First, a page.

Alderfer’s ERG Theory of Motivation: A Simple Summary
Alderfer’s ERG theory of motivation builds on Maslow’s Hierarchy of Needs and states that humans have three core types of need: Existence, Relatedness and Growth. These needs may be of different levels of priority for different individuals, and their relative importance for an individual may vary over time.
Summary by The World of Work Project
Alderfer’s ERG theory of motivation
Clayton Alderfer developed Maslow’s Hierarchy of Needs into a three factor model of motivation know as the ERG model. In this model the letter E, R, & G each stand for a different human need: existence, relatedness and growth. The ERG model is a content theory of motivation.
Alderfer’s model says that all humans are motivated by these three needs. The most concrete and motivating of Alderfer’s three needs is existence, which really relates to physical and psychological survival. The next level is the need for relatedness, a sense of community and a good relationship with yourself. The least concrete, but still important, of Alderfer’s needs in the ERG model is growth, which really relates to self-development, fulfillment and the sense of achieving your potential.
How the model works
Alderfer’s ERG Theory of Motivation states that individuals can be motivated by multiple levels of need at the same time, and that the level which is most important to them can change over time. In other words, an individual’s priorities and motivations may be fluid and can move between the existence, relatedness and growth levels of need over time. They can move upwards, and they can move downwards.
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Comparing Alderfer and Maslow
In Maslow’s Hierarchy of Needs, individuals need to have satisfied one level of needs before moving on to the next one. For example, they need to have satisfied their safety needs before being motivated by social belonging. Alderfer disagreed. In his model, individuals do not need to have satisfied their existence needs before being motivated by their relatedness need.
In fact, Alderfer went further and said that different individuals potentially prioritize the needs in different orders based on their life views. A standard example of this could be the starving actor who’s motivated by growth through their art, potentially at the expense of their existence (i.e. they can’t pay their rent but are pursuing their passion).
Alderfer also noted that how individuals perceive their progression in relation to each of the levels of need is important. If an individual feels they are making great progress at relatedness, they may be increasingly motivated by growth even though their relatedness need has not been fully satisfied. Similarly, if an individual feels frustrated with the progress they are making in relation to growth, they may abandon it and redouble their motivation in relation to relatedness.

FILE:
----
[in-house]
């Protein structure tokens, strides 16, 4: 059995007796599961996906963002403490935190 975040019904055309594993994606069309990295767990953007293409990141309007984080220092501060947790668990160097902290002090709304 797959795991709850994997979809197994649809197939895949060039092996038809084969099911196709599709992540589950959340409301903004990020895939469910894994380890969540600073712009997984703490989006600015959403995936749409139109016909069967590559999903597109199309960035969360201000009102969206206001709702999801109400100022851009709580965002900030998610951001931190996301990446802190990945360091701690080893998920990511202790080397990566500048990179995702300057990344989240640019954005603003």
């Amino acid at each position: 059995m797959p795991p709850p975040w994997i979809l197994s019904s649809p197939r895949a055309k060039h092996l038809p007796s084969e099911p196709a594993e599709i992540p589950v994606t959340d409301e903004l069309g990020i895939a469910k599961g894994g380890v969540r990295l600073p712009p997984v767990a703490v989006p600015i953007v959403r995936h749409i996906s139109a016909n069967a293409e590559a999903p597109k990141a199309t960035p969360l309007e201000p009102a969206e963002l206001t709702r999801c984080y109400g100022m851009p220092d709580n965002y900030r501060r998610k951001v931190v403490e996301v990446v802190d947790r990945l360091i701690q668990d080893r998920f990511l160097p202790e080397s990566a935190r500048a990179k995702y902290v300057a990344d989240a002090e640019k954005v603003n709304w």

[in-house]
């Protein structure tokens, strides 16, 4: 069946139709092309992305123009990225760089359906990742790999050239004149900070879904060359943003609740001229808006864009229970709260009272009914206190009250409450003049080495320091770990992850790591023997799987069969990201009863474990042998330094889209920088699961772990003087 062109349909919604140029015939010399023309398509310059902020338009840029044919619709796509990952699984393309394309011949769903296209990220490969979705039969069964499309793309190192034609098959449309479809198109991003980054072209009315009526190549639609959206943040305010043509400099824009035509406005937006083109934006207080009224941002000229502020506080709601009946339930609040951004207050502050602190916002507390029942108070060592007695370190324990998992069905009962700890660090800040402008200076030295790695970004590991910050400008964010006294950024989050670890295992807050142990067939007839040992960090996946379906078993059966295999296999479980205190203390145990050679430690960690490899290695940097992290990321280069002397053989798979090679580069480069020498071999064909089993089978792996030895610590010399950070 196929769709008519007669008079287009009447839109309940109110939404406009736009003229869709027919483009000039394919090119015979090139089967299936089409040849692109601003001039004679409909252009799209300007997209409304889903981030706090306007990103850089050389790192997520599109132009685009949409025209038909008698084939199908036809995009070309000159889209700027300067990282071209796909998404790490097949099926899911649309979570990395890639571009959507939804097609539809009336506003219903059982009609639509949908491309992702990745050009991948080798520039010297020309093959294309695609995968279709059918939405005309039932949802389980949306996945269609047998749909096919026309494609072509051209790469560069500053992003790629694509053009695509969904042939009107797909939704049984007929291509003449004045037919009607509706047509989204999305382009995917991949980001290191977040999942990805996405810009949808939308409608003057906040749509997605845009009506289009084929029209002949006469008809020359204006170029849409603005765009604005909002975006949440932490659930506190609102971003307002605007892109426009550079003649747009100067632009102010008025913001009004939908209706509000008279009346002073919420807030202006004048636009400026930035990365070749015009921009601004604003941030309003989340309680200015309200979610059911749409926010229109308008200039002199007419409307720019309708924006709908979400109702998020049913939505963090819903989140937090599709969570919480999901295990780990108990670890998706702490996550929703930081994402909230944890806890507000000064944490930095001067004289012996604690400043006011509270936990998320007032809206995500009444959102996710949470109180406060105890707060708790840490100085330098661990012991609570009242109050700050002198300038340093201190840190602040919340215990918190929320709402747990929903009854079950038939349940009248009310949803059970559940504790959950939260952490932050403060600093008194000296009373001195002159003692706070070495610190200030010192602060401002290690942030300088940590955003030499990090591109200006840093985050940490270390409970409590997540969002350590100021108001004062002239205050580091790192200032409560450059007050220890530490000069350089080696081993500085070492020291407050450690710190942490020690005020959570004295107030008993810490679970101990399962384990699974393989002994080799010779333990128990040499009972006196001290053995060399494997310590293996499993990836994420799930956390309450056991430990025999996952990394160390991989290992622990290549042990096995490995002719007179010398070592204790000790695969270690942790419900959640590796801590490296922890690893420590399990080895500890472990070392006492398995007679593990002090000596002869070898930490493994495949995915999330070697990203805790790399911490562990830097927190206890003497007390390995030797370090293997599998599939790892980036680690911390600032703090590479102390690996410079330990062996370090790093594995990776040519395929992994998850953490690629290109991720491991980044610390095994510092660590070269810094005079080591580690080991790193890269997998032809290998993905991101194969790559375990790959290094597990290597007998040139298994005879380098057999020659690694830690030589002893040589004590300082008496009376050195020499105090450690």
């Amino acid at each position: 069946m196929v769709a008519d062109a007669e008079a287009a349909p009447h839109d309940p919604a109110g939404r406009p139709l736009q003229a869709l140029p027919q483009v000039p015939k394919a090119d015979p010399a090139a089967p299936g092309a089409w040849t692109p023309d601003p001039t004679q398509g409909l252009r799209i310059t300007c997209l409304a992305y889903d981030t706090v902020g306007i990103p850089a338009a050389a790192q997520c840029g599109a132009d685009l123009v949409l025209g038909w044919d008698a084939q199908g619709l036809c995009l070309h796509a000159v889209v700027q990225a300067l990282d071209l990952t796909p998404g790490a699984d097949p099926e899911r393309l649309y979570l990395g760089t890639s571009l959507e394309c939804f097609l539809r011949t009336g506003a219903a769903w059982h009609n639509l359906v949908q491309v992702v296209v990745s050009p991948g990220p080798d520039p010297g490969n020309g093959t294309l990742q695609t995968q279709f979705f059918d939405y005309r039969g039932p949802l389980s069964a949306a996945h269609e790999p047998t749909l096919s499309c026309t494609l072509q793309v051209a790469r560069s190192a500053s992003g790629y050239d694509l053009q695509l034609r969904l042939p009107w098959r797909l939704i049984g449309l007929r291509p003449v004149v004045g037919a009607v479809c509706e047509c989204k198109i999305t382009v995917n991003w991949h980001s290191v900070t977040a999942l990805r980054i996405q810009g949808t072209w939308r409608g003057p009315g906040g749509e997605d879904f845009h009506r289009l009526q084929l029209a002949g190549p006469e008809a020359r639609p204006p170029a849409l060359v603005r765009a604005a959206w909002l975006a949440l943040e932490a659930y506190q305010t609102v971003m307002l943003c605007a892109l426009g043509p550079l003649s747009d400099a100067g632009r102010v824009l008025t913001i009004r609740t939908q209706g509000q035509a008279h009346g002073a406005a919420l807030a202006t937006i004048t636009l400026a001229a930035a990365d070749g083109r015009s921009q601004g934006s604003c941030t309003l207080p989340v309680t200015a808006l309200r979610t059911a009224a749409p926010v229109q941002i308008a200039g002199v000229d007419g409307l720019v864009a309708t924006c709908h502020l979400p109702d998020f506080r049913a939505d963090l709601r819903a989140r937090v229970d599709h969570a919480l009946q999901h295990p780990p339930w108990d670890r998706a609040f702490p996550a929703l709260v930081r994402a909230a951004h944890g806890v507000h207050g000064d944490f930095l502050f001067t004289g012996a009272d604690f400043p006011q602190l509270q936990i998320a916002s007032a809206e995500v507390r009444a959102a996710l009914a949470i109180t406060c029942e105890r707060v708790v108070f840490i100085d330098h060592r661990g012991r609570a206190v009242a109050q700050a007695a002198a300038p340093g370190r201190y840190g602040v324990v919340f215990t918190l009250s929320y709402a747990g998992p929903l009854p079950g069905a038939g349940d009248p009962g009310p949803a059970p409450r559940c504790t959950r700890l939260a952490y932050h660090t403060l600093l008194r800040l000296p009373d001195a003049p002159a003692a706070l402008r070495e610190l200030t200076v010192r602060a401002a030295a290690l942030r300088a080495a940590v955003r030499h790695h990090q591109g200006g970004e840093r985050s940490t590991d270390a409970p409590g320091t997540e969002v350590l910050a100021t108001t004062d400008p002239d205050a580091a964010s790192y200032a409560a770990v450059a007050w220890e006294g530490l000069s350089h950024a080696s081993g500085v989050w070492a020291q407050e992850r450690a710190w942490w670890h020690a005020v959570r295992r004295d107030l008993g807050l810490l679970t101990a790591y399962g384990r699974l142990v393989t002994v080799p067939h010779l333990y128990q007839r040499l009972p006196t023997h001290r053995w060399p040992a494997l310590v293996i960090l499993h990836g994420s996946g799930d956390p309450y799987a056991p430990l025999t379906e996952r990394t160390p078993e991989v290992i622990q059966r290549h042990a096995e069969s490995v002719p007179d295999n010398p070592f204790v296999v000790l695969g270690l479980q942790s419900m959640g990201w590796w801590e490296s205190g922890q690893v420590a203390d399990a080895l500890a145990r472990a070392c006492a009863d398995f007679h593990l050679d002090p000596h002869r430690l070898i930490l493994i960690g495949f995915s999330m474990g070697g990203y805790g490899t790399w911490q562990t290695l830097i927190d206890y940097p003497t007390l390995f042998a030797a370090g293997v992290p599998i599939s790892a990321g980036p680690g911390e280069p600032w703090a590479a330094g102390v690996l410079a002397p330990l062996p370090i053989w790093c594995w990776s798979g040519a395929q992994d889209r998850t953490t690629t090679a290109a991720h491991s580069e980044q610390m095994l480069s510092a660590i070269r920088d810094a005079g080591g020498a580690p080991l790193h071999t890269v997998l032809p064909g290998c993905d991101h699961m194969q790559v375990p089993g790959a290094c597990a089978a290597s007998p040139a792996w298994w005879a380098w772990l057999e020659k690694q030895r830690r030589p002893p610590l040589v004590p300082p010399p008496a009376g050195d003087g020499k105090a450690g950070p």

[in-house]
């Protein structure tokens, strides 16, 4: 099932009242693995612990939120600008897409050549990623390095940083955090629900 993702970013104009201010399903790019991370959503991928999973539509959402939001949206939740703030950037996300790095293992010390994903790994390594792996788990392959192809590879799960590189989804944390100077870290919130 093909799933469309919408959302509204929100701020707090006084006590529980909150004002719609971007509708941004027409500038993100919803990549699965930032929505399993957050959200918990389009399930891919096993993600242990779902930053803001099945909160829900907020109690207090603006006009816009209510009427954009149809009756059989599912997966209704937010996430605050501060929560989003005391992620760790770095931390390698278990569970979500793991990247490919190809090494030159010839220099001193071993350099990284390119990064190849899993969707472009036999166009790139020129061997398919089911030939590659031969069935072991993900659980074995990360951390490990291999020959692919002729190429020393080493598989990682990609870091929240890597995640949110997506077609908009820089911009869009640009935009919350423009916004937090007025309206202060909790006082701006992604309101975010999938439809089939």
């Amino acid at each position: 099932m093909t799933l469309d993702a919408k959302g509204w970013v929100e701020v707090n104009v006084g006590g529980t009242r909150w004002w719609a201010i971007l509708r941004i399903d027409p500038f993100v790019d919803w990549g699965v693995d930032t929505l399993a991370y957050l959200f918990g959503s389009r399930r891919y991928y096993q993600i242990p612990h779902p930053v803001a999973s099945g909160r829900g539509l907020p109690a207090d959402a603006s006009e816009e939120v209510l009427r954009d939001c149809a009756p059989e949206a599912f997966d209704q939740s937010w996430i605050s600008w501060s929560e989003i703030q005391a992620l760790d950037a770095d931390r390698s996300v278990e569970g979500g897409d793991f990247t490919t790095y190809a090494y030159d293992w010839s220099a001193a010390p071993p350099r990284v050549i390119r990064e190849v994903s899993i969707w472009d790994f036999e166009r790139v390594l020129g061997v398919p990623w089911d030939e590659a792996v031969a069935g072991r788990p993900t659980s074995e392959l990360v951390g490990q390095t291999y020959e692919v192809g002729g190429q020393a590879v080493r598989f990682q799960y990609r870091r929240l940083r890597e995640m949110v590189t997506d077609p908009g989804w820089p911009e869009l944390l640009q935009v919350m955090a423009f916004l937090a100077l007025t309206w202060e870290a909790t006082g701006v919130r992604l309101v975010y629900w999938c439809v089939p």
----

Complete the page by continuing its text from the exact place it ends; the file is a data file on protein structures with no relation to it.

The ERG model in the world of work
In Maslow’s model, individuals remain at a fixed level of need until they have satisfied it. This would mean that individuals at work should work towards satisfying their current stage of need, and that leaders and managers should focus on helping the members of their teams achieve one specific level of needs at a time.
Alderfer’s ERG Theory of Motivation, though, upends this thinking. Under Alderfer’s model individuals can be motivated by different levels at the same time, and have their motivational priorities change in relation to their sense of progress. Given this, individuals should not focus on one level of need at a time. Instead, they may wish to balance their motivations across levels. Similarly, leaders should not focus on helping the members of their team satisfy one level of need at a time. Instead, they should be aware of the blend of needs that humans can have and help their team members progress in relation to a blend of needs, which will change over time.
The ways that Alderfer’s ERG Theory of Motivation has built on Maslow’s model are helpful, particularly the fact that the order of the needs can differ. One of the core criticisms of Maslow’s model was that while there might be some agreement on the existence of core human needs, that their order and priority isn’t empirically agreed at all. This model addresses that challenge to some extent.
However, despite this, the model itselfisn’taseasytorelatetoasMaslow’s.Nor does it provide as directional advice, which is something that people often look for. So while the model is perhaps a bit more robust than Maslow’s, in our view it’s unlikely to be either all that popular or all that useful in the world of work.
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In this post most of the points we make relate to Clayton Alderfer’s 1969 article “An empirical test of a new theory of human needs” from volume 4, issue 2 of the publication “Organizational Behavior and Human Performance”.
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